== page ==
Battle Pawns

Many of us got it wrong. We assumed leadership in the OEM market would be determined by hardware sales, but it instead revolves around a solid ecosystem. The shifting landscape of the tablet market has made it clear that the war for dominance in the information technology world will be won by companies that build vibrant ecosystems, rather than mere hardware.

Let's start by redefining the OEM. The group traditionally consisted of hardware vendors like Hewlett-Packard, Apple, IBM, Dell and Motorola Mobility. Scratch that definition. {complink 3426|Microsoft Corp.} changed the classification when it introduced the Xbox. Today the OEM universe is now populated by companies as diverse as Barnes & Noble (traditionally a retailer of books) and Amazon, which started out as an online retailer. Any company today — your pharmaceutical services provider included — can easily morph into an OEM. That reclassification has major implications for the electronics supply chain.

Take the events of the last week. Just as {complink 4644|Research In Motion Ltd. (RIM)} was announcing a $360 million after-tax writeoff on its BlackBerry PlayBook inventory, a research firm said {complink 11480| Inc.} would hop to No. 2 on the global tablet vendor list in the fourth quarter on the back of surging demand for its Kindle Fire. RIM is a traditional OEM, but Amazon is beating the stuffing out of its older rival.

What's the other key difference between the two companies and their products? In my opinion, it comes down to pricing and the ecosystem in which they operate. Amazon is deploying hardware to expand its ecosystem, while RIM is presiding over a shrinking base. The BlackBerry PlayBook retailed initially for $499 to $699 depending on the model. Amazon's Kindle Fire debuted at $199, and the cheapest in the series is available at $79. Pricing, as I pointed out in another blog, will decide who wins and falls in the tablet market — and this applies to {complink 379|Apple Inc.}! (See: Apple Can Be Beaten.)

Companies that cannot or are afraid to sacrifice hardware margins will be trampled. Those that draw in customers into a tighter relationship will be triumphant. Many people have wondered on EBN and elsewhere how Amazon could be selling its Kindle e-reader below estimated production cost. EBN community editor Barbara Jorgensen raised this issue in a recent blog, pointing out that the Kindle Fire costs about $201.70 to manufacture yet is on sale for slightly below that price. (See: Is Hardware’s Loss Retail’s Gain?.)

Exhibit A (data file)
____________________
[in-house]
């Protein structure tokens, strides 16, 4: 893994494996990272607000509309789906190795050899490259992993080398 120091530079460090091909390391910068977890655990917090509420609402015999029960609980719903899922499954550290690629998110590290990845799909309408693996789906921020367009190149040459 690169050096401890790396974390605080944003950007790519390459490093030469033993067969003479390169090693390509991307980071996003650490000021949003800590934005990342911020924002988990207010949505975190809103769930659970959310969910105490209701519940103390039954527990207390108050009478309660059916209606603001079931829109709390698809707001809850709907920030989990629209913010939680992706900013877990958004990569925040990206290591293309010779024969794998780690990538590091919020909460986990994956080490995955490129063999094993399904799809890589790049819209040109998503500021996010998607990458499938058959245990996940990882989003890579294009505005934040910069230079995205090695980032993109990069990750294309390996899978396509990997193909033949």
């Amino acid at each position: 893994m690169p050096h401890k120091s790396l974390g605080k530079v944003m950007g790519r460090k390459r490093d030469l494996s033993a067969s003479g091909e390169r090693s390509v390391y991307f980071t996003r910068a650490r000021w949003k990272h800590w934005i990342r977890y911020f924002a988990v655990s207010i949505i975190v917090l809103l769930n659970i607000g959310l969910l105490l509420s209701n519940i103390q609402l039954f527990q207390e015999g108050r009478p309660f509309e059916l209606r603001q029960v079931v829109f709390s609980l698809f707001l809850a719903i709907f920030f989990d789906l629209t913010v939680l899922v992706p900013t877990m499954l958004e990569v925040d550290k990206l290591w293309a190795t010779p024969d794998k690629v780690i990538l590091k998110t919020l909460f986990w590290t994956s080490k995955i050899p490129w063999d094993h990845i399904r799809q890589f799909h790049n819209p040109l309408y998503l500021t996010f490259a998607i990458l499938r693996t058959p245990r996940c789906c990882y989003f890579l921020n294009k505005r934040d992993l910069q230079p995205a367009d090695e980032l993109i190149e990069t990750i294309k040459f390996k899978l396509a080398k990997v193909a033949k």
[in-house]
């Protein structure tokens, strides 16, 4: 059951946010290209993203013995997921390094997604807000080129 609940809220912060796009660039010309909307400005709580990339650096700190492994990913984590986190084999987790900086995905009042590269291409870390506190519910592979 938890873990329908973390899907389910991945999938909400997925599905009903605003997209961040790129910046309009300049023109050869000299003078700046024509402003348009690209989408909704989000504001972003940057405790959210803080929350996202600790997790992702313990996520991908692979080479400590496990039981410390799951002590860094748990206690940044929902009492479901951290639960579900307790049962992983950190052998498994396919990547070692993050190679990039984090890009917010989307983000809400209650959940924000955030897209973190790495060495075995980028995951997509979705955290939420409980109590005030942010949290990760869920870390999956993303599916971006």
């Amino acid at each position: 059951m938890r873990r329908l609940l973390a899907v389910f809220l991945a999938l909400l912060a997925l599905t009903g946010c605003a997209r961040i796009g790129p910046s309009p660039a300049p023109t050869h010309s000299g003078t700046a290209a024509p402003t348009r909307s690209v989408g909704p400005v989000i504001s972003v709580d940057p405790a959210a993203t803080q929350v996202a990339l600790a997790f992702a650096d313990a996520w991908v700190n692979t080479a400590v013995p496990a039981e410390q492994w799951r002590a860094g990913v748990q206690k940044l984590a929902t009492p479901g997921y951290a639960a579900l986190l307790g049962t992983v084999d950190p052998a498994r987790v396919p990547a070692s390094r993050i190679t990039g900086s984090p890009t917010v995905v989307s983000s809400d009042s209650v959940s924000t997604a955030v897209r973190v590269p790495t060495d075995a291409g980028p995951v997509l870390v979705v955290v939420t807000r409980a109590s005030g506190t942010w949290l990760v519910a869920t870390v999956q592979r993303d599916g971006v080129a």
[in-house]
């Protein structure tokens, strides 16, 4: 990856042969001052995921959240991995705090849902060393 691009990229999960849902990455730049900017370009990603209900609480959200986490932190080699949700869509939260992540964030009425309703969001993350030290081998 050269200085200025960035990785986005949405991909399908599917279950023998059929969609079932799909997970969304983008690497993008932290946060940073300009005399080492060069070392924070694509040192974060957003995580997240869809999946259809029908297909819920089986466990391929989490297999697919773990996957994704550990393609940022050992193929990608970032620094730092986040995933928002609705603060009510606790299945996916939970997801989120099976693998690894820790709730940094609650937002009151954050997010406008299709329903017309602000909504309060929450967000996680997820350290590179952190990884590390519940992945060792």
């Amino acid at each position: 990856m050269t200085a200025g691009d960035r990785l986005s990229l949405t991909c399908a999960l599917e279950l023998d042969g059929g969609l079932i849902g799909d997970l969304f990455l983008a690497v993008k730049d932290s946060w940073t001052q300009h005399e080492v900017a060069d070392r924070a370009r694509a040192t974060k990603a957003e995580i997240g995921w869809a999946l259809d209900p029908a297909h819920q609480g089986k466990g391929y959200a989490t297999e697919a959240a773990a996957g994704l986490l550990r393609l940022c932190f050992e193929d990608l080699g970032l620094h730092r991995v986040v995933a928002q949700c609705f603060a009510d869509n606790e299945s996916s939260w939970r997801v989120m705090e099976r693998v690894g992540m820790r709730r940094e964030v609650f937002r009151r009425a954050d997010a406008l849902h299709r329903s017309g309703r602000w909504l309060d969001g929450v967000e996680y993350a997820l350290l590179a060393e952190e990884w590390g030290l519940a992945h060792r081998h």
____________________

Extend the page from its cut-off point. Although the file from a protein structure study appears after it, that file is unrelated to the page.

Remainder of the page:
There are no great mysteries here. In fact, the briefest explanation is that the Kindle Fire offers a direct portal to Amazon. A deeper reason is that Amazon is raising the stakes by building an ecosystem that has thrust it into the tablet war but allows it to be more competitive against the equally solid ecosystem Apple has built with customers worldwide. Both companies want your money, and they win only by offering new and compelling ways to keep the relationship fresh. That meant Apple — a traditional OEM — had to become a retailer (of music, apps, books, video, etc.), and it meant Amazon — a traditional book seller — had to become an OEM.

Now, back to that ecosystem issue. RIM has failed in the tablet market for now because it didn't tightly weave its already extended family of BlackBerry smartphone users into the network. It offered BlackBerry users (I am one) no reason to buy the BlackBerry PlayBook tablet. Many BlackBerry customers stayed away, even though they were the natural primary market. The PlayBook existed outside the BlackBerry ecosystem.

{complink 2376|Hewlett-Packard Co.} took the RIM route, and its TouchPad slumped. Many other tablet makers are using this unimaginative formula. They created a product and went in search of a market without a compelling narrative. It shows in their sales. The iPad, the Kindle, the Kindle Fire, and even Barnes & Noble's Nook have strong marketshare because they are associated with ecosystems that customers love, but that's not the case with products from HTC, Motorola Mobility, Sony, etc. Tablets from these companies will also fail unless they become central to customers' purchasing lifestyle.

14 comments on “Battle Pawns

    December 5, 2011

    Well said.  It is a very solid strategy to give away the razor and sell loads of blades at a profit.  Hardware is the easier part of the ecosystem puzzle these days…..content is king.

  2. Barbara Jorgensen
    December 5, 2011

    As usual, you hit the nail on the head. Whichever way you get there, Apple and Amazon want the same thing: the hearts and minds of consumers. Well said!

  3. bolaji ojo
    December 5, 2011

    Barbara, I wonder, though, what should the other players do? It's not possible for all of the other players in the market to develop an ecosystem as strong as the ones Apple and Amazon have built. But everytime I think it's going to be extremely difficult to defeat these companies, I am reminded that Apple didn't have a similar ecosystem even five years ago while Amazon just broke through the crowd to establish a major position in the tablet market. So, what do these two companies have that rivals lack and how do they develop that market-winning strategy.